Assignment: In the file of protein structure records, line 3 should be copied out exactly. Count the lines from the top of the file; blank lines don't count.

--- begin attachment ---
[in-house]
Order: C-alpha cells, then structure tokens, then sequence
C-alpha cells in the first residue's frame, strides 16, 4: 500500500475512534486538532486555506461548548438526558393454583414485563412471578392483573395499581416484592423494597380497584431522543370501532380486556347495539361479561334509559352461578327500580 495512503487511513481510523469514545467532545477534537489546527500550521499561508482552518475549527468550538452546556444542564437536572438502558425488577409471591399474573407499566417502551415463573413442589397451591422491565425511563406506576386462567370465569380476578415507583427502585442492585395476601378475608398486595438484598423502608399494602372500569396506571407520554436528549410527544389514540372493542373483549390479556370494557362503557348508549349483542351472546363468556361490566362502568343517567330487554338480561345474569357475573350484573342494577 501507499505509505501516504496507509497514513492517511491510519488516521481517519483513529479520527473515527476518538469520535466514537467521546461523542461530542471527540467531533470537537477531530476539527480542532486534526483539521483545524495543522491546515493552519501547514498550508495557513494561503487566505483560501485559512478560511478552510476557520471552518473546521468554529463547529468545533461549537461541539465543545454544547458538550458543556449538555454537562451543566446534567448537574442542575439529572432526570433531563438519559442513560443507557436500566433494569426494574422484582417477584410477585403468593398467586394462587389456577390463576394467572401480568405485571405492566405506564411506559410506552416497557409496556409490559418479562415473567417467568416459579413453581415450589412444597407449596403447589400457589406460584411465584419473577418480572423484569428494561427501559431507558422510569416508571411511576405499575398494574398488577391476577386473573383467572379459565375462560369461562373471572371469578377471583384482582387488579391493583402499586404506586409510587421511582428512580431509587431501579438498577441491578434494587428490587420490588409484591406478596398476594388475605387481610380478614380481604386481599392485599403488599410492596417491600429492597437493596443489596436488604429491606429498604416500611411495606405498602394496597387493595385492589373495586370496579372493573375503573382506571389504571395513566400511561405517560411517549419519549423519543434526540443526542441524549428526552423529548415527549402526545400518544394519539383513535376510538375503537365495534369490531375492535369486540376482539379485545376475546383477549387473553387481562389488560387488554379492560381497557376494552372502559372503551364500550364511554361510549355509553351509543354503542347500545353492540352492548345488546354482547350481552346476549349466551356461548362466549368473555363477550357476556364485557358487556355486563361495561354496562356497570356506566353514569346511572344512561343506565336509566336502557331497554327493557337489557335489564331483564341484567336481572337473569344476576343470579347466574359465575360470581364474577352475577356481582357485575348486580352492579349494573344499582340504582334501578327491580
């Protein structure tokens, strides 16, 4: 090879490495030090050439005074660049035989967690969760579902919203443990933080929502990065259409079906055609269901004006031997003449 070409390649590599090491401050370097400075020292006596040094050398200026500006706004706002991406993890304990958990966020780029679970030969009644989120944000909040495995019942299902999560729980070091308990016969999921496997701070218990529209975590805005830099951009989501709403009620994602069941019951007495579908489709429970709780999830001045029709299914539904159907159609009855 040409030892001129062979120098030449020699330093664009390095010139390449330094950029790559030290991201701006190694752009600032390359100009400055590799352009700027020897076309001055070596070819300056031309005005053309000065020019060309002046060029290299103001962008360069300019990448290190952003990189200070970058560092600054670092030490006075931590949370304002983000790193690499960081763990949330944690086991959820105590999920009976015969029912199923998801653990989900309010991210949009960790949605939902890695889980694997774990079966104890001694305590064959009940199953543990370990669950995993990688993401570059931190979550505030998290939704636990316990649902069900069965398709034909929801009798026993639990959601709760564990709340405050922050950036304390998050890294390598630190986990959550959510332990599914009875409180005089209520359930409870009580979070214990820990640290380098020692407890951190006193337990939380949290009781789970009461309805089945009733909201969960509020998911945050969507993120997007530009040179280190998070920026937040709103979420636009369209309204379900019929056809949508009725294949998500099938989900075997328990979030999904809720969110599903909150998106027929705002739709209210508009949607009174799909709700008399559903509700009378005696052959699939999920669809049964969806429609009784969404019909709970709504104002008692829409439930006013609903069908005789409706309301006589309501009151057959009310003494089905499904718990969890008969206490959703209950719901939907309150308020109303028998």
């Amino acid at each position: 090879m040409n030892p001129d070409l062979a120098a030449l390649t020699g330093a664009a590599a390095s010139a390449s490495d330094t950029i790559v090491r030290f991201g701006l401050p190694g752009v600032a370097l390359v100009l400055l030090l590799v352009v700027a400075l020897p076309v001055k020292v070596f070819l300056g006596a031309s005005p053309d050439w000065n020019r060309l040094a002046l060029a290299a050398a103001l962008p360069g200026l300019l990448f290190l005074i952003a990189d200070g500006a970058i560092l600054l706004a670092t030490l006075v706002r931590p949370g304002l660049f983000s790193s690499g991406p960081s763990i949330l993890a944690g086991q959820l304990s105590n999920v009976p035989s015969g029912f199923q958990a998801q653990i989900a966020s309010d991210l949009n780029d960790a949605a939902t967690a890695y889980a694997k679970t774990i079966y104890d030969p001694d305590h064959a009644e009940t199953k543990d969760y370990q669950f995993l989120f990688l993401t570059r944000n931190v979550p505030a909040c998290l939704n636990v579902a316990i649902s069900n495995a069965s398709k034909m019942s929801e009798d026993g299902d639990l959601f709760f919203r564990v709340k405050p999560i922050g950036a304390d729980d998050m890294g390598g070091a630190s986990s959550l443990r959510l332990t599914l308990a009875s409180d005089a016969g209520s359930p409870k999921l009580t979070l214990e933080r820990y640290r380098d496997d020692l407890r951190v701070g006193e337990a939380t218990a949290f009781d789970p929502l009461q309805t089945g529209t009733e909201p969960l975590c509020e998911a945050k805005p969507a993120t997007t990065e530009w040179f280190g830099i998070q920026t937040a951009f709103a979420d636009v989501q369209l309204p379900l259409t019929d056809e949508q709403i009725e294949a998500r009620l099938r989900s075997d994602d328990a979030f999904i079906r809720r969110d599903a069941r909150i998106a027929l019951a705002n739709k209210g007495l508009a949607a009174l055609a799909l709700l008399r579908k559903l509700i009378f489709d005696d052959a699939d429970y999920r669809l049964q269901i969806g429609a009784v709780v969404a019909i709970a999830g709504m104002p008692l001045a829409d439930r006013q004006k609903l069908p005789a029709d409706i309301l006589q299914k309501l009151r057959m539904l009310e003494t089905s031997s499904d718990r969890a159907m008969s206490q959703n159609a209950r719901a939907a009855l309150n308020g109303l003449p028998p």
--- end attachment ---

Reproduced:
C-alpha cells in the first residue's frame, strides 16, 4: 500500500475512534486538532486555506461548548438526558393454583414485563412471578392483573395499581416484592423494597380497584431522543370501532380486556347495539361479561334509559352461578327500580 495512503487511513481510523469514545467532545477534537489546527500550521499561508482552518475549527468550538452546556444542564437536572438502558425488577409471591399474573407499566417502551415463573413442589397451591422491565425511563406506576386462567370465569380476578415507583427502585442492585395476601378475608398486595438484598423502608399494602372500569396506571407520554436528549410527544389514540372493542373483549390479556370494557362503557348508549349483542351472546363468556361490566362502568343517567330487554338480561345474569357475573350484573342494577 501507499505509505501516504496507509497514513492517511491510519488516521481517519483513529479520527473515527476518538469520535466514537467521546461523542461530542471527540467531533470537537477531530476539527480542532486534526483539521483545524495543522491546515493552519501547514498550508495557513494561503487566505483560501485559512478560511478552510476557520471552518473546521468554529463547529468545533461549537461541539465543545454544547458538550458543556449538555454537562451543566446534567448537574442542575439529572432526570433531563438519559442513560443507557436500566433494569426494574422484582417477584410477585403468593398467586394462587389456577390463576394467572401480568405485571405492566405506564411506559410506552416497557409496556409490559418479562415473567417467568416459579413453581415450589412444597407449596403447589400457589406460584411465584419473577418480572423484569428494561427501559431507558422510569416508571411511576405499575398494574398488577391476577386473573383467572379459565375462560369461562373471572371469578377471583384482582387488579391493583402499586404506586409510587421511582428512580431509587431501579438498577441491578434494587428490587420490588409484591406478596398476594388475605387481610380478614380481604386481599392485599403488599410492596417491600429492597437493596443489596436488604429491606429498604416500611411495606405498602394496597387493595385492589373495586370496579372493573375503573382506571389504571395513566400511561405517560411517549419519549423519543434526540443526542441524549428526552423529548415527549402526545400518544394519539383513535376510538375503537365495534369490531375492535369486540376482539379485545376475546383477549387473553387481562389488560387488554379492560381497557376494552372502559372503551364500550364511554361510549355509553351509543354503542347500545353492540352492548345488546354482547350481552346476549349466551356461548362466549368473555363477550357476556364485557358487556355486563361495561354496562356497570356506566353514569346511572344512561343506565336509566336502557331497554327493557337489557335489564331483564341484567336481572337473569344476576343470579347466574359465575360470581364474577352475577356481582357485575348486580352492579349494573344499582340504582334501578327491580